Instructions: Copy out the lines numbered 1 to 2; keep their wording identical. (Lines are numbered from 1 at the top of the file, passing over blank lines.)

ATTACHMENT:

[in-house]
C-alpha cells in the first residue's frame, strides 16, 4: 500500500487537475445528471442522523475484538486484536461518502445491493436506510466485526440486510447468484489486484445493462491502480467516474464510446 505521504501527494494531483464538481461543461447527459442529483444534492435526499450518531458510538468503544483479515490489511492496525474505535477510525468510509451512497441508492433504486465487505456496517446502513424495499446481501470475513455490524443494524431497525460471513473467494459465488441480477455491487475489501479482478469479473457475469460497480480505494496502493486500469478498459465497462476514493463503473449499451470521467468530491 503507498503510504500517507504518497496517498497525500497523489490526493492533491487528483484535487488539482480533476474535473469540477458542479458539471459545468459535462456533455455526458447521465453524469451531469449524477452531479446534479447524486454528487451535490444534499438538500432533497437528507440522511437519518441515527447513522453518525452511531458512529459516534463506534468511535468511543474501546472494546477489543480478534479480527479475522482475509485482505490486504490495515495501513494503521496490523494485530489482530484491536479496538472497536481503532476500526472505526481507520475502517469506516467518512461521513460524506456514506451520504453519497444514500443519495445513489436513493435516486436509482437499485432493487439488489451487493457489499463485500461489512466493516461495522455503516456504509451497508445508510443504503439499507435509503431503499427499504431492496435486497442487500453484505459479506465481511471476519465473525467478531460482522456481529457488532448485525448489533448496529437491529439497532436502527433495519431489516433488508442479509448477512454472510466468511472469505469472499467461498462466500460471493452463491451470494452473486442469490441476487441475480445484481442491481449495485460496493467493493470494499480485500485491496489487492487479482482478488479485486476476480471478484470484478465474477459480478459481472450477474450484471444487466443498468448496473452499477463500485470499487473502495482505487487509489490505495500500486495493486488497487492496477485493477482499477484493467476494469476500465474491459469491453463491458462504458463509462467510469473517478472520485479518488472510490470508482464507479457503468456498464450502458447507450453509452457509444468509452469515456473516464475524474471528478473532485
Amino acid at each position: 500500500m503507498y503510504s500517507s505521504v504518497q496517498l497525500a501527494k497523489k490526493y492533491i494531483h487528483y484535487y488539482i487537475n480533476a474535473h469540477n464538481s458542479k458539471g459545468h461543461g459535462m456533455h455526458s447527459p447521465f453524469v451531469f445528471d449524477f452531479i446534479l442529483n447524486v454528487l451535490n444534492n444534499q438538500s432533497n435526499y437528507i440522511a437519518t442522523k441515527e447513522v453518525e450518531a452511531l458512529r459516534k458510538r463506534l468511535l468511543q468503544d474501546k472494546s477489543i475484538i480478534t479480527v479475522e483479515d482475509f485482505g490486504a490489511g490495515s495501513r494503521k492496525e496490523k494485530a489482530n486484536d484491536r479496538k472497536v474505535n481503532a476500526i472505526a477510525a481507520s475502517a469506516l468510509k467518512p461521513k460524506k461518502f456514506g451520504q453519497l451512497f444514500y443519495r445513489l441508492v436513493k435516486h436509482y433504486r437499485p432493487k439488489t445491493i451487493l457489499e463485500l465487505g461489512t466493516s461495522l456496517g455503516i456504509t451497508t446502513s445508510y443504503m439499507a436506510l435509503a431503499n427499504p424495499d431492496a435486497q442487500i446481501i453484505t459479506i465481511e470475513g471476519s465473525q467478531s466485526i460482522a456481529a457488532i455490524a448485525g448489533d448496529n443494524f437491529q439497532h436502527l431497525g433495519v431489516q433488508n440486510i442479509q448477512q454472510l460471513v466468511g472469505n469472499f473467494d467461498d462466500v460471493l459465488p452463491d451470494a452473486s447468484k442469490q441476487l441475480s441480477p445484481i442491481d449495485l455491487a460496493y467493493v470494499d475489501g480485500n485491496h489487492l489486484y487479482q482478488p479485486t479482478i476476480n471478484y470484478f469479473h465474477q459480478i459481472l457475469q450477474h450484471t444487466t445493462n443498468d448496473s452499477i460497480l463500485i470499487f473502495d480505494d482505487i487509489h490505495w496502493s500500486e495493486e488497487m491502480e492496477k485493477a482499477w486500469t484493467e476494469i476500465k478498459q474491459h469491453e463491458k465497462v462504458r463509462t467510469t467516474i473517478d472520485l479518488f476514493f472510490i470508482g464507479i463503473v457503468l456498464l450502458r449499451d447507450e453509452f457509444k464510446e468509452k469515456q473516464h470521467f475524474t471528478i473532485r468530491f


[in-house]
C-alpha cells in the first residue's frame, strides 16, 4: 500500500487537475445528471442522523475484538486484536461518502445491493436506510466485526440486510447468484489486484445493462491502480467516474464510446 505521504501527494494531483464538481461543461447527459442529483444534492435526499450518531458510538468503544483479515490489511492496525474505535477510525468510509451512497441508492433504486465487505456496517446502513424495499446481501470475513455490524443494524431497525460471513473467494459465488441480477455491487475489501479482478469479473457475469460497480480505494496502493486500469478498459465497462476514493463503473449499451470521467468530491 503507498503510504500517507504518497496517498497525500497523489490526493492533491487528483484535487488539482480533476474535473469540477458542479458539471459545468459535462456533455455526458447521465453524469451531469449524477452531479446534479447524486454528487451535490444534499438538500432533497437528507440522511437519518441515527447513522453518525452511531458512529459516534463506534468511535468511543474501546472494546477489543480478534479480527479475522482475509485482505490486504490495515495501513494503521496490523494485530489482530484491536479496538472497536481503532476500526472505526481507520475502517469506516467518512461521513460524506456514506451520504453519497444514500443519495445513489436513493435516486436509482437499485432493487439488489451487493457489499463485500461489512466493516461495522455503516456504509451497508445508510443504503439499507435509503431503499427499504431492496435486497442487500453484505459479506465481511471476519465473525467478531460482522456481529457488532448485525448489533448496529437491529439497532436502527433495519431489516433488508442479509448477512454472510466468511472469505469472499467461498462466500460471493452463491451470494452473486442469490441476487441475480445484481442491481449495485460496493467493493470494499480485500485491496489487492487479482482478488479485486476476480471478484470484478465474477459480478459481472450477474450484471444487466443498468448496473452499477463500485470499487473502495482505487487509489490505495500500486495493486488497487492496477485493477482499477484493467476494469476500465474491459469491453463491458462504458463509462467510469473517478472520485479518488472510490470508482464507479457503468456498464450502458447507450453509452457509444468509452469515456473516464475524474471528478473532485